Friday, October 5, 2012

Apple Oatmeal Brulee

Apple Oatmeal Brulee
Home Cooking

This post is about a sort of boring food item so I need to start with a story. I was just at the onset of my current cooking mood and all keen about what to bake/cook this week and the following week and the week after that and so on. I had a portion of turkey mince in the freezer and came up with the bright idea of making Donald Trump's turkey burgers. They're not actually 'his' but they're an item sold at his private club, Mar-a-Lago and Oprah raved about them in an episode of her show. I didn't end up making the burgers (a particular brand of pear chutney is one of the critical ingredients and I just couldn't find it... or any kind of pear chutney I could use as an alternative) but I did find some other recipes trawling through Oprah's site.

The apple oatmeal brulee was one of them. I am like a horse when it comes to oats. Horses stereotypically go nuts for oats, right? I like oats especially in winter. Or when I'm sick. Or when I'm depressed. Or anytime really. Porridge is rad! I'm picky with oats. I don't eat instant oats. I need the traditional whole oats and I cook them slowly in milk (it has to be all milk, no water) with sultanas and dried apricots. Occasionally I'll add chopped up green apples or pears and a sprinkle of cinammon. I usually sweeten with honey. My biggest barrier in eating oat porridge is that milk is not a common feature in my fridge. I try to keep some long life stuff in the pantry but I prefer to use that for baking emergencies. I know that not having milk is inconceivable to most but I just don't drink it that much (my instant coffee only needs water) and I hate stuff going off.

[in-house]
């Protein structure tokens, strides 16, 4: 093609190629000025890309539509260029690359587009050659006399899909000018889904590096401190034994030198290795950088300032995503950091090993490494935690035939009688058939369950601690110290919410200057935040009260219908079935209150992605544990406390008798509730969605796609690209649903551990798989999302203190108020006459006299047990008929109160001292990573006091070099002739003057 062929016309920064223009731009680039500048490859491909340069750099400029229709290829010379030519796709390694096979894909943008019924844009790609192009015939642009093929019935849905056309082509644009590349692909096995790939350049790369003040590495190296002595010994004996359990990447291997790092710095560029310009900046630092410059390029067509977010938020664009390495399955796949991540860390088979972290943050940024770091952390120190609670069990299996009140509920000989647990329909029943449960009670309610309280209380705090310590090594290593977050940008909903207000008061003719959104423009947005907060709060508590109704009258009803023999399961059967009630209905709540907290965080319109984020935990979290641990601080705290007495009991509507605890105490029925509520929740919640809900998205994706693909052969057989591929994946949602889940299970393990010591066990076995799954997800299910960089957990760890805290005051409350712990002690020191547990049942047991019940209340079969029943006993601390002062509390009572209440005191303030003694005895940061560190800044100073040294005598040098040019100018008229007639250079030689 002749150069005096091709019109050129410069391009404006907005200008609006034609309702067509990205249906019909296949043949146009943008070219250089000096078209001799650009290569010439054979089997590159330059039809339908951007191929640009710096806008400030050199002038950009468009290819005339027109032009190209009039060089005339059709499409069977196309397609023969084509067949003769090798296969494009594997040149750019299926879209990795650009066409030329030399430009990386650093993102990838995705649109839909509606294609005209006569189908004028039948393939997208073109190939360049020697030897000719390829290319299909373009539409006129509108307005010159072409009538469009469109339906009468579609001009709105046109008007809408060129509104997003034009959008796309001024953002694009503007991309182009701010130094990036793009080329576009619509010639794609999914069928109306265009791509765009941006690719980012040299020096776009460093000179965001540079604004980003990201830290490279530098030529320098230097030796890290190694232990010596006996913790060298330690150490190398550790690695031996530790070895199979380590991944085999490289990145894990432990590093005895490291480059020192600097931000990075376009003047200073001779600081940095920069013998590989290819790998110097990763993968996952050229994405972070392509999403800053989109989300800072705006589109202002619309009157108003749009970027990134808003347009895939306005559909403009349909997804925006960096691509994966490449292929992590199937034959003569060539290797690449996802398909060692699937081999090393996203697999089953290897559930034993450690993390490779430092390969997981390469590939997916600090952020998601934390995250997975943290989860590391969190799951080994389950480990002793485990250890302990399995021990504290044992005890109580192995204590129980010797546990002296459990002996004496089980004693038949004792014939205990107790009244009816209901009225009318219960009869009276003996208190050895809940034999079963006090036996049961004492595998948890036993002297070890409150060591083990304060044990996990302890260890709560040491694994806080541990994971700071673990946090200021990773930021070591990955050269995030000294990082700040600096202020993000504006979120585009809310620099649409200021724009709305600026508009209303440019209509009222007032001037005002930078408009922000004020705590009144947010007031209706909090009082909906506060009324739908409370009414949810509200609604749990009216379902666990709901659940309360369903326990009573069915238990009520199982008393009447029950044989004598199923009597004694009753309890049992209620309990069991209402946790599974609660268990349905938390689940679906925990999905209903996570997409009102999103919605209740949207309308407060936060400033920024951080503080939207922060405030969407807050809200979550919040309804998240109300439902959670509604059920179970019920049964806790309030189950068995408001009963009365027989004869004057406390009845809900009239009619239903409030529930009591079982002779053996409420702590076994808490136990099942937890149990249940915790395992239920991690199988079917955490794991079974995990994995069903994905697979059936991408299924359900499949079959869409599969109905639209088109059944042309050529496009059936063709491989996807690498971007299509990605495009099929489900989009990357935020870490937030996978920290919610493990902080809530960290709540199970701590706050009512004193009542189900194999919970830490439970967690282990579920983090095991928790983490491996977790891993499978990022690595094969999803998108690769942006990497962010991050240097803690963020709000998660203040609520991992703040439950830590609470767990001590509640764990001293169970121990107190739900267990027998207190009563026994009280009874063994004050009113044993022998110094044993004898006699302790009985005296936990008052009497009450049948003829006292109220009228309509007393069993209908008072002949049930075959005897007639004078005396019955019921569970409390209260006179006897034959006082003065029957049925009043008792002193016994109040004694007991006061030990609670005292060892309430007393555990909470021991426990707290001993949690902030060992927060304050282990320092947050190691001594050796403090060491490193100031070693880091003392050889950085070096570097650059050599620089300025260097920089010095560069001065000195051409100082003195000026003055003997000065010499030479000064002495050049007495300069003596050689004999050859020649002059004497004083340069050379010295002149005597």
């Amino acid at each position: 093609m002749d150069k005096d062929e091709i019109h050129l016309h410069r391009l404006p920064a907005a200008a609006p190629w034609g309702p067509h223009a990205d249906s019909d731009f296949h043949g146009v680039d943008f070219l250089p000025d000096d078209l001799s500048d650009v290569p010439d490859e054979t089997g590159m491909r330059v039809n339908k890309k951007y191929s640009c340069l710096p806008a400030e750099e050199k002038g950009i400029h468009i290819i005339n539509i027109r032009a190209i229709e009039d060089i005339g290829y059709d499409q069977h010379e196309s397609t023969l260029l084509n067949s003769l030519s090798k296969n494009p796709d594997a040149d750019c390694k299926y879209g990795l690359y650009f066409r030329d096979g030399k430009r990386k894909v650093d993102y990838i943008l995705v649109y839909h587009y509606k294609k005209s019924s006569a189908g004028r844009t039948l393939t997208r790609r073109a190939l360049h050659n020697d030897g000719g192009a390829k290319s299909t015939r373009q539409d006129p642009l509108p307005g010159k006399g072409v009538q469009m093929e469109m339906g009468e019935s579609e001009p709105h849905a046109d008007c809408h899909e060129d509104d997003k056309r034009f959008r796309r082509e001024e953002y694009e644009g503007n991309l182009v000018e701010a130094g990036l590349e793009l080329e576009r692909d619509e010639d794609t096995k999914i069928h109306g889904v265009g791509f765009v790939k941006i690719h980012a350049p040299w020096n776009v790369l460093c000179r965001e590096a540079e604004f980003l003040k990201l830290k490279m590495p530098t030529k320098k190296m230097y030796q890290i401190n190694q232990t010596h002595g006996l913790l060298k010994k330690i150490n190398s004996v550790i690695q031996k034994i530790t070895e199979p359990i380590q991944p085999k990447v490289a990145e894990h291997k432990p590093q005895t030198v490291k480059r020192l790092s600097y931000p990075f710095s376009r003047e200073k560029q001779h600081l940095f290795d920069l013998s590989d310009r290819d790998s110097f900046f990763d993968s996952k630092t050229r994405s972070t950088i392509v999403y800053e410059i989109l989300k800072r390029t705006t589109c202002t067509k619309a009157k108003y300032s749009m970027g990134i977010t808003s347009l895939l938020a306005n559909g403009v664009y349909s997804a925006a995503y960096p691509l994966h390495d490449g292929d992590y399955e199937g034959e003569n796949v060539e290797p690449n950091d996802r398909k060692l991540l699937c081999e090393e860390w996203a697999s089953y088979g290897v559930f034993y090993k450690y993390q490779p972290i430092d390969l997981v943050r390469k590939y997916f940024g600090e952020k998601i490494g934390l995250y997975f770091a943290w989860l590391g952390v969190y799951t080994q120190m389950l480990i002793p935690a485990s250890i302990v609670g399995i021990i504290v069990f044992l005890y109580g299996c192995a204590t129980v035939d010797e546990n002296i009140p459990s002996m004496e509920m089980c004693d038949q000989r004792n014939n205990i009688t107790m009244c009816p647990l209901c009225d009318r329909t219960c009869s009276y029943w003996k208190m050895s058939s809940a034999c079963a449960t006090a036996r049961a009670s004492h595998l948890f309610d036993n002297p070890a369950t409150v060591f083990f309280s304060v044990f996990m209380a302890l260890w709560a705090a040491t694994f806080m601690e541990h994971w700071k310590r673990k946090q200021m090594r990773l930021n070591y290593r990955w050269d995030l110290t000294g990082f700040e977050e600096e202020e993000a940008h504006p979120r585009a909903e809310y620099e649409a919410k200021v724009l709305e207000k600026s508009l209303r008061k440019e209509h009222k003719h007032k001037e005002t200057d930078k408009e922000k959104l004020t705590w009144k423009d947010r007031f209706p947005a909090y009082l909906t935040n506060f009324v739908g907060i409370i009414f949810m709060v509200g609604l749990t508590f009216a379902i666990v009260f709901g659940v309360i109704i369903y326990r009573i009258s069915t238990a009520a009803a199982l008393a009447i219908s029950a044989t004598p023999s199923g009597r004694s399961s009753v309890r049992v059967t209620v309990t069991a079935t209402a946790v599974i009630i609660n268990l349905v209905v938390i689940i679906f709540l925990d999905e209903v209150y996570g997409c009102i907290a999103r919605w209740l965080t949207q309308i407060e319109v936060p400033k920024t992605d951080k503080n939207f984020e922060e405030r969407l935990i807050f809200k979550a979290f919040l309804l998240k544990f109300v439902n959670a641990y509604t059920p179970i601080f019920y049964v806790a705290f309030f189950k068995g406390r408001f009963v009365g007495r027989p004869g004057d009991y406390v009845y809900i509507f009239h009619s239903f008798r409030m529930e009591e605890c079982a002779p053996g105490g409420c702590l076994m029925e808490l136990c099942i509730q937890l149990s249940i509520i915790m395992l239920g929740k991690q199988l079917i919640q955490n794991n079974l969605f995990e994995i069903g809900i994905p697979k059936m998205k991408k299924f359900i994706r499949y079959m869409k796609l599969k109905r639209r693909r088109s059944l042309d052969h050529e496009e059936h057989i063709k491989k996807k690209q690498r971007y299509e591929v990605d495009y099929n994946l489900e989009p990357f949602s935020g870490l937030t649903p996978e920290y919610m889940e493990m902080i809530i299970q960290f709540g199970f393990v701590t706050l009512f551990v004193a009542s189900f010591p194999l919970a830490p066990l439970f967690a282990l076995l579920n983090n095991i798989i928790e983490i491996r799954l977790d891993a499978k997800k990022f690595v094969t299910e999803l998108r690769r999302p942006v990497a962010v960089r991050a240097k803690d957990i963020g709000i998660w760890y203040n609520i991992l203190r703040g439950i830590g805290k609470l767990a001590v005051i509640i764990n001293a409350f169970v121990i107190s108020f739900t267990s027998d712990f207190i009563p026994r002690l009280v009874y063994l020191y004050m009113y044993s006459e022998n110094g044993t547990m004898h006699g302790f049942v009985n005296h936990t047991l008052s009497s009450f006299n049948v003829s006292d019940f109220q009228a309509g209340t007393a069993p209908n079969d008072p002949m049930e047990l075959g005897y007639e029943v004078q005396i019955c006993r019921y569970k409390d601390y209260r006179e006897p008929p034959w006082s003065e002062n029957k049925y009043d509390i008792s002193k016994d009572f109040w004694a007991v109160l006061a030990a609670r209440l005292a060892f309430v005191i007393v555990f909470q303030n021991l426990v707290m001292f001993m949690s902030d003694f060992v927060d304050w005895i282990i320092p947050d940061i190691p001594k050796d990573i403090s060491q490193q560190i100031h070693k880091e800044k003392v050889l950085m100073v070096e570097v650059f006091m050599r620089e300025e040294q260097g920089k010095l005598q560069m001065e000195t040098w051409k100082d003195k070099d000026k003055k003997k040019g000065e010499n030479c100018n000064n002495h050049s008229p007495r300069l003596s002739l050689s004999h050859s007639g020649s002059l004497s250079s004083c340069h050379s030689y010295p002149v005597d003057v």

Nevertheless, the idea of an oatmeal brulee appealed to me. The theory is simple - you make some porridge (Oprah's recipe suggests cooking them in apple juice or apple cider but for me, it's gotta be milk all the way baby) and then pack it into little ramekins. Rather than stirring sugar or syrup through for sweetening, you layer some sugar on top and grill (Americans say 'broil') like the blazes to get a caramelized crunchy top. It's probably more for novelty than anything else but I'm not one to reject doing something for the fun of it.

I'll post up Oprah's recipe below even though her serving is for 4 and I only made enough for 2. My alterations are noted too.

Apple Oatmeal Brulee
Serves 4

  • 3 and 1/4 cups apple juice or cider (I used milk)
  • 1 red apple, cored and cut into large chunks (I think I used a granny smith... I just have to be different, don't I)
  • 2 cups oatmeal
  • 1 and 1/4 cups brown sugar (I went easy on the amount of sugar so probably used proportionately less than that)

1. In a medium sauce pan, bring the apple juice/cider/milk and apple chunks to the boil.
2. Add the oatmeal and cook for 3 minutes, until thick (I don't know what oatmeal she's using but mine takes a bit longer than that; you just stir and be the judge).
3. Divide oatmeal amongst 4 ovenproof ramekins.
4. Sprinkle brown sugar evenly on top of each to form a top layer that covers the entire surface (I didn't put that much on... I tried to be 'good').
5. Heat your grill to high and set the rack to about 10-15cm from the top heat source.
6. Place the ramekins on a baking sheet, then onto the rack and grill until the brown sugar starts to bubble and darken. This should only take 1-3 minutes.
7. Remove the ramekins from the oven and wait for them to cool slightly. This allows the sugar top to set crunchy. Serve warm!

I thought these were a pretty nifty idea. It might be a good trick to getting kids to eat oats if they're feeling resiliant or perhaps a healthy alternative to creme brulee. I wouldn't go through that much trouble again just for the sake of it. It was amusing/cool to have the crunchy layer but honestly, I'm happy with my regular oats that don't require heating the oven and extra washing up.

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